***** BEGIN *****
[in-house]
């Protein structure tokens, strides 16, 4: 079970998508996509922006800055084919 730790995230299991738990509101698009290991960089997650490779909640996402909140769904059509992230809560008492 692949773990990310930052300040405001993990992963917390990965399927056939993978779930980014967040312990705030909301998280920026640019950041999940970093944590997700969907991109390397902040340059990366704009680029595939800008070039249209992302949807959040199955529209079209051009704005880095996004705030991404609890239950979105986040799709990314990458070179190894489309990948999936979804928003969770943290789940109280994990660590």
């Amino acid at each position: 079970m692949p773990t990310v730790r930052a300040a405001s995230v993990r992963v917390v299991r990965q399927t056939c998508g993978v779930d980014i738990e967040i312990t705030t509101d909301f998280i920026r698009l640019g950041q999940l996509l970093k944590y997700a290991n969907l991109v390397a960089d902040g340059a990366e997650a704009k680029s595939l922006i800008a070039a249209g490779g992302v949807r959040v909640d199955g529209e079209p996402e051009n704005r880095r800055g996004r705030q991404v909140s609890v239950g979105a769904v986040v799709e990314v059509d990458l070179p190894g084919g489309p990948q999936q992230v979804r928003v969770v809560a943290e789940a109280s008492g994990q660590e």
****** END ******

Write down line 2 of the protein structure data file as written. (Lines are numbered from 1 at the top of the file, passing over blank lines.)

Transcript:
């Protein structure tokens, strides 16, 4: 079970998508996509922006800055084919 730790995230299991738990509101698009290991960089997650490779909640996402909140769904059509992230809560008492 692949773990990310930052300040405001993990992963917390990965399927056939993978779930980014967040312990705030909301998280920026640019950041999940970093944590997700969907991109390397902040340059990366704009680029595939800008070039249209992302949807959040199955529209079209051009704005880095996004705030991404609890239950979105986040799709990314990458070179190894489309990948999936979804928003969770943290789940109280994990660590």